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I am working on a 1.5-meter satellite dish with a custom receiver cantenna-like feed. The dish didn't come with feed arms, so I need a way to hold the feed into place. What I tried was using a 1-meter threaded rod. My threaded rod was 1m (length) x D=14mm (thickness). I used nuts to hold the feed in place and held the threaded rod from the little hole in the center of the dish (again, using nuts). This has the advantage of allowing me to adjust the position of the feed (focal length) so I can play around and experiment to see where my signal strength is at its peak.

Another advantage is that I don't need to use metallic arms (like many large dishes do) to keep it in place, as they can block a (small) portion of the radio waves from hitting the reflector and reduce its gain.

But there's a problem which leads me to come here and ask for help: even slightly touching the feed (or the edge of the rod) will have it wobble around for quite a while. This means that if there's a small wind, the feed will be wobbling around, which is not good.

My question is: what can I do about this? Can I use another type of rod, or make any adjustments to my current threaded rod in order to stop it from wobbling back and forth by the slightest touch? Could using a thicker threaded rod (the hole is 1 inch = 2.54 cm, but I could always drill a larger hole if needed), or would that not fix the problem?

A few pictures of the dish:

https://cdn.discordapp.com/attachments/417338610191302656/530112919938269194/image0.jpg

https://cdn.discordapp.com/attachments/417338610191302656/530112852120567829/thumbnail_20181202_164746_resized.jpg

Any ideas are appreciated!

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  1. Increasing the rod thickness would be very effective. If I've visualizing the configuration correctly, the rod is acting as a cantilevered beam (i.e., a beam rigidly attached at one end):

    The lateral stiffness (which governs the vibration amplitude of such a cantilevered beam) scales up with the area moment of inertia, which remarkably has a fourth-power dependence on the diameter. This means that you could double the stiffness with only a 19% increase in rod diameter, and doubling the diameter would increase the stiffness (and suppress the vibration amplitude) by 16×.

  2. What about stabilizing the end of the rod by attaching nonconductive tensioned cord or string stretching back to a support?

    This is how tall and narrow towers (which would otherwise be unacceptably laterally compliant) are stabilized. The limit of the tensioning load would be the buckling threshold of the rod (if the tension points back to the base; therefore, try to orient the tension loads so that they tend to elongate the rod).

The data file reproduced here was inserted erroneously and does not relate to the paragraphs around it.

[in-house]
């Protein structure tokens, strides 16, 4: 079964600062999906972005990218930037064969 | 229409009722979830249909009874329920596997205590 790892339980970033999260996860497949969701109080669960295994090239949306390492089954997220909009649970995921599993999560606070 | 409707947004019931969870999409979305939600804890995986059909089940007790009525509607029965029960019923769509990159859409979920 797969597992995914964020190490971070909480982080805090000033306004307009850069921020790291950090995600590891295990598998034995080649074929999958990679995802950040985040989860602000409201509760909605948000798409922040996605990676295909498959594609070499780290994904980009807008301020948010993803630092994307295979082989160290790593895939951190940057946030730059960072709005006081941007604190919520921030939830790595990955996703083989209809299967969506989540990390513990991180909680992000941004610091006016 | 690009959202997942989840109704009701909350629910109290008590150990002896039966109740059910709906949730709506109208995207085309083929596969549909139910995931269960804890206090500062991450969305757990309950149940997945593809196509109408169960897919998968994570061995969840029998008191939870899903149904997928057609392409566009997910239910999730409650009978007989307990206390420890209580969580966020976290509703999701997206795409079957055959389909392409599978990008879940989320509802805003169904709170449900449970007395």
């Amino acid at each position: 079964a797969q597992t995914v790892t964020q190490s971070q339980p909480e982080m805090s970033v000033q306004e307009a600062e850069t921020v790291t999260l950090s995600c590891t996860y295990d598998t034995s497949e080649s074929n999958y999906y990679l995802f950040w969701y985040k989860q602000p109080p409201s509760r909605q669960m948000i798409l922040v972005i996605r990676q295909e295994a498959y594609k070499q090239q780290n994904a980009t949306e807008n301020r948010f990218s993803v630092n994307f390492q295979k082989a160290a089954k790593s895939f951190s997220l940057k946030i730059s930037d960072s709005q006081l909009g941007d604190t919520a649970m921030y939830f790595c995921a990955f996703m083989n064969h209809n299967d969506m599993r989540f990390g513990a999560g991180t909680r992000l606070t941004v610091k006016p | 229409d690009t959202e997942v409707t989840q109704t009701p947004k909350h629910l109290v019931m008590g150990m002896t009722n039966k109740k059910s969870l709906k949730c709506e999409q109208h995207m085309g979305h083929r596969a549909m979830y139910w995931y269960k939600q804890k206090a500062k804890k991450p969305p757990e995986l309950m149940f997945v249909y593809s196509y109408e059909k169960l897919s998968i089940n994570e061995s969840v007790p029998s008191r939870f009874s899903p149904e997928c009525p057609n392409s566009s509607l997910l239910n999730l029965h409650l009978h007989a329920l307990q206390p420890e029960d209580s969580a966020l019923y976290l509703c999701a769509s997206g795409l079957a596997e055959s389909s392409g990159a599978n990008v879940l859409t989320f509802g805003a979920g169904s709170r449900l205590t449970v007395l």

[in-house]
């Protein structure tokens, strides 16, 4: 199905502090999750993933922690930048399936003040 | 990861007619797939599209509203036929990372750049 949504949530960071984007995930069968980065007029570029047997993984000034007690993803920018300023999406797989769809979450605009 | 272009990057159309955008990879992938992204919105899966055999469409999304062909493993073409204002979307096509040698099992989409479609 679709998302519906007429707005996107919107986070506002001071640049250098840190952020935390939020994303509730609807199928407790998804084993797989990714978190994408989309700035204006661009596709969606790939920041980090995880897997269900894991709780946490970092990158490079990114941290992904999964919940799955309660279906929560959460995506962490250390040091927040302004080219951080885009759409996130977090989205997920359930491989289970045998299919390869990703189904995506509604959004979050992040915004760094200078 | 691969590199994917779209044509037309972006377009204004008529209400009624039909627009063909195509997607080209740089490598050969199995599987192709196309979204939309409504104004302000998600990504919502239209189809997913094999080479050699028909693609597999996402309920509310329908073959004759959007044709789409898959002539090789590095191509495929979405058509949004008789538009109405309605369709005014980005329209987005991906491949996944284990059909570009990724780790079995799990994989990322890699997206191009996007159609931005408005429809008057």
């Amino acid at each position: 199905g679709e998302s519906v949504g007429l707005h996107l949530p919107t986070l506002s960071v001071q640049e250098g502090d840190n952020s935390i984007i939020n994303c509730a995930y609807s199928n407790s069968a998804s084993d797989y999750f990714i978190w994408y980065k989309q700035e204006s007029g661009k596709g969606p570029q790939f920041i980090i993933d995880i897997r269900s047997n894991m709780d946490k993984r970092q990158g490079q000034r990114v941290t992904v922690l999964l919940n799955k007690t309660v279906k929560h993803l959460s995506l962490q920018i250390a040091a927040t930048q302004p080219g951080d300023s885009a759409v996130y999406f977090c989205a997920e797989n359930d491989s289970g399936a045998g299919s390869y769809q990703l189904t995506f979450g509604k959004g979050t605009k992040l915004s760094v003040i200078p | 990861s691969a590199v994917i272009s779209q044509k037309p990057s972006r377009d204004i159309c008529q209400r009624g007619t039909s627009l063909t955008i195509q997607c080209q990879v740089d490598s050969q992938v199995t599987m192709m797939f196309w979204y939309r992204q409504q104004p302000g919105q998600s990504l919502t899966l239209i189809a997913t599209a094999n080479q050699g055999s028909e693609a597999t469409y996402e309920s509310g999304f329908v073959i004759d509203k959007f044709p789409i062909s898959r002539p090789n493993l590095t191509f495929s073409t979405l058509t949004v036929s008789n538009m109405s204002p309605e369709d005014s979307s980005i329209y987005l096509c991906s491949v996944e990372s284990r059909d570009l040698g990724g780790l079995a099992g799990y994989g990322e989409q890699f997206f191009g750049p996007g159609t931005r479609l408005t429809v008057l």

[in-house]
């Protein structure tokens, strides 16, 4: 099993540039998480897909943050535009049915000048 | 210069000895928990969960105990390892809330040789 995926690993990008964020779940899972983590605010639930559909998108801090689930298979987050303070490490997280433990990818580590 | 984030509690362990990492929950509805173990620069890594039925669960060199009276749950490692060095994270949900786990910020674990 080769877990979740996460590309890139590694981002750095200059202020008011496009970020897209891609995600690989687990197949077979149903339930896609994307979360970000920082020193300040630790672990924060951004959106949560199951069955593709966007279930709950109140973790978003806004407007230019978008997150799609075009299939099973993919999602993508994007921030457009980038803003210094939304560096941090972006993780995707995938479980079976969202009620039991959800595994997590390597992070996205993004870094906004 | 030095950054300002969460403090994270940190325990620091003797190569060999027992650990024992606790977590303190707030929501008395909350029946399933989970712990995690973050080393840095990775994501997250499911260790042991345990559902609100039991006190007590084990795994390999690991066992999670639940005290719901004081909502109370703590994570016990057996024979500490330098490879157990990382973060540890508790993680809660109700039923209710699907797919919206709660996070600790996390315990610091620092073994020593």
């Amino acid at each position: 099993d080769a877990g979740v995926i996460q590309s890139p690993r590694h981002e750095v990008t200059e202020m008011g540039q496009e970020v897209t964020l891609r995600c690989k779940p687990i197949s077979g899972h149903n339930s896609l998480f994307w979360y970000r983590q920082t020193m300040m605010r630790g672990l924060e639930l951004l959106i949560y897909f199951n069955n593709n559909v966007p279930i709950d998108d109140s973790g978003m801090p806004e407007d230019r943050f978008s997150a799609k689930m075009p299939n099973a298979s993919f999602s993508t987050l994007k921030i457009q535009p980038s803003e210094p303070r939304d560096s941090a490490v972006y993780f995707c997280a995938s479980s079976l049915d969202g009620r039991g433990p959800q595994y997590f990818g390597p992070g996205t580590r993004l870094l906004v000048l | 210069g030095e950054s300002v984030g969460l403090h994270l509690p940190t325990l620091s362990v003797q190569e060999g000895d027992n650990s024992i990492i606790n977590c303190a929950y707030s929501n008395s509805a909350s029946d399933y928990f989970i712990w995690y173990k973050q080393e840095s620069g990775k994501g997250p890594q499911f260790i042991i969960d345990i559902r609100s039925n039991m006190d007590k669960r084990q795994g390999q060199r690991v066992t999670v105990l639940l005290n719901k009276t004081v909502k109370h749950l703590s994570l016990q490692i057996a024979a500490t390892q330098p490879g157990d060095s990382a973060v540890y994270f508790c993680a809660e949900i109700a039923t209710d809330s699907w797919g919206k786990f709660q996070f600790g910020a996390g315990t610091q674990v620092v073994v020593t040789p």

3. (Whimsical) If you have substantially excess time and money, you might add a set of strain gauges and actuators to the length of the rod to detect vibrations and suppress them, respectively. One example of such a "smart structure" is a cannon barrel that can stabilize itself against vibration as the shell moves through it, thus increasing accuracy, for example. Overkill?

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  • $\begingroup$ Wow, I didn't know a thicker rod could make that big of a difference! I'll definitely consider the first two options, even though I'm guessing doubling the diameter of the rod (= stiffness x16) won't require me to also use tension cords (point 3 is indeed an overkill haha). <s>P.S.: I'm looking at thicker threaded rods to buy, and they all have an "M" sign in front of them (i.e. M8, M12, M14, ...). Any idea what "M" refers to? Can't find an explanation online...</s> EDIT: Found that it stands for diameter thickness in mm. $\endgroup$ – Coto TheArcher Feb 15 '19 at 20:54
  • $\begingroup$ Exactly. You'd tap the hole using the corresponding metric tap. $\endgroup$ – Chemomechanics Feb 15 '19 at 20:59
  • $\begingroup$ So I tried with an M22 threaded rod and it really seemed to help. Now, here's the problem. After installing a new feed, the feed is having a similar wobbliness problem. I think it's easier to show it than describe it with words, so let me know if you can think of a way to solve this: youtu.be/rAFGbEhhDZ8 If I take a guess I'd say it's probably because the base (the back-plate that holds the feed) isn't very thick, and as a result doesn't hold the rest of the structure stiffly. What do you think? $\endgroup$ – Coto TheArcher Mar 6 '19 at 21:14
  • $\begingroup$ You could try adding nonconductive guy wires, as described above. $\endgroup$ – Chemomechanics Mar 8 '19 at 17:39
  • $\begingroup$ This isn't an easy option because I'll have to find the write cord etc. and I'll need to somehow attach it to the wobbly feed. Won't increasing the thickness of the feed back-plate make it stiffer? $\endgroup$ – Coto TheArcher Mar 9 '19 at 13:39

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